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1891 Old Tom Morris, the world's most famous golfer, lays out an 18-hole links course on the Hebridean isle of South Uist, Scotland.
1891--1921 At the pleasure of Lady Gordon Cathcart, wealthy sportsmen golf in the dunes. The course is maintained by scythe-wielding farmworkers doubling as caddies.
1922 The Scottish Land Settlement Act transfers grazing rights to 11 Askernish crofters. Old Tom's neglected course begins its slow decline.
1932 Cathcart dies. Ownership of the South Uist estate passes to the next of several absentee landlords. Old Tom's course vanishes in the mist, like Brigadoon.
1936 A stretch of the machair north of the ghost course becomes a commercial airstrip. Annual visitor Derek MacMenemy lays out a 12-hole links alongside the grass runway.
1956 Dr. Kenneth Robertson, an avid golfer, drums up enthusiasm for golf. Askernish Golf Club moves into a port-a-cabin clubhouse. Soldiers and construction workers from the up-island missile-testing range flock to the dunes.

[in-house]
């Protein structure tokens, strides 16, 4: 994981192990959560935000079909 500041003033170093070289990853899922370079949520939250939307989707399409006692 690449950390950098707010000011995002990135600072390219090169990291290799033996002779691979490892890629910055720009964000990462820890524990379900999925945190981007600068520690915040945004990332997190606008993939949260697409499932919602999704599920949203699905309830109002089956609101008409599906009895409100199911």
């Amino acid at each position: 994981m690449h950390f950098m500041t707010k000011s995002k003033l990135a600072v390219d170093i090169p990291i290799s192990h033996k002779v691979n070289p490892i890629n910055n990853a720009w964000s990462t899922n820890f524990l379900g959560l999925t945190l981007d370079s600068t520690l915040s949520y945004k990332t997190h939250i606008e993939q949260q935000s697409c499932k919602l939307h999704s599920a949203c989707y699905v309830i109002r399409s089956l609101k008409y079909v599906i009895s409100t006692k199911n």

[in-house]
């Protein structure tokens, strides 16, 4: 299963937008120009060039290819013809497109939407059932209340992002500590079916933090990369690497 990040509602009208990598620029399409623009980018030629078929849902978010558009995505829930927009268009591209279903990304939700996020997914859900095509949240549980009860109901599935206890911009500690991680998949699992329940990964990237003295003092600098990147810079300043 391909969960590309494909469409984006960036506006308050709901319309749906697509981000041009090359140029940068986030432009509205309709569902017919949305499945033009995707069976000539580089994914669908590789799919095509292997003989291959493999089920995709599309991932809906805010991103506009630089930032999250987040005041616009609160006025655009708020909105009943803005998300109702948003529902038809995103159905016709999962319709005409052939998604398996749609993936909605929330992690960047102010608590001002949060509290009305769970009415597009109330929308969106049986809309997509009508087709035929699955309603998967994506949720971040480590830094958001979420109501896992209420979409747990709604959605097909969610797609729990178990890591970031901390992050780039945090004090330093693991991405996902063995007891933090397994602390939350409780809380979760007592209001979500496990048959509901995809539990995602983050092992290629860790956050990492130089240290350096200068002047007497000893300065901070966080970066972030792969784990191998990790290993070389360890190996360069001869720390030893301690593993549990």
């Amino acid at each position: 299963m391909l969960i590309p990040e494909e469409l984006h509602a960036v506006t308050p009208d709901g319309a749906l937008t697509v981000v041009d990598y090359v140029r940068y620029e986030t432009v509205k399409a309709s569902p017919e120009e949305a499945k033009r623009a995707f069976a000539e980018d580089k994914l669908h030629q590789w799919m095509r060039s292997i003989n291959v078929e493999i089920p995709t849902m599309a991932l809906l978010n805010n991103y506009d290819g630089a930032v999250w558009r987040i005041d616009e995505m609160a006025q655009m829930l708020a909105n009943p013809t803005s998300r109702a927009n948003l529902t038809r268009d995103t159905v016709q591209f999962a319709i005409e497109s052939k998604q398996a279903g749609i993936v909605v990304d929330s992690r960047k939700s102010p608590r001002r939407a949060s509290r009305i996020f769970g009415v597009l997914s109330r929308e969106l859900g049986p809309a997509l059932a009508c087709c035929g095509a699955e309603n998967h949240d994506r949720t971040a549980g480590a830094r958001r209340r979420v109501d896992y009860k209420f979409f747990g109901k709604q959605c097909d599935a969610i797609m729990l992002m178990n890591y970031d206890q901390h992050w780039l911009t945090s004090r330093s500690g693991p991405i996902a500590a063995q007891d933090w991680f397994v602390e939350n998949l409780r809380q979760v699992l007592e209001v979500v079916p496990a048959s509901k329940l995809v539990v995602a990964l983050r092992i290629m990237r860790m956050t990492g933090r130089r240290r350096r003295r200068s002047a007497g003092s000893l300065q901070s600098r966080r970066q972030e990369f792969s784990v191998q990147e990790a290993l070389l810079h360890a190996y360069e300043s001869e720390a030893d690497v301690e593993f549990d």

1970s Robertson lays out a nine-hole course with 18 tees to replace the MacMenemy 12-holer. Regular competitions are held.
1980s The army base downsizes, and Robertson retires to Edinburgh. Golf participation plummets. Winter storms wreck the clubhouse and its contents.
1990 SPORTS ILLUSTRATED writer John Garrity plays five imaginary holes in the dunes south of the Robertson nine, finishing on a grassy shelf dangling over the beach. He calls his improvised course Askernish Old in the Nov. 18, 1991, issue of SI.
1990s A motion to dissolve the Askernish Golf Club is debated, but a handful of diehards votes nay. Golf staggers on without tee markers, flagsticks or a greenkeeper.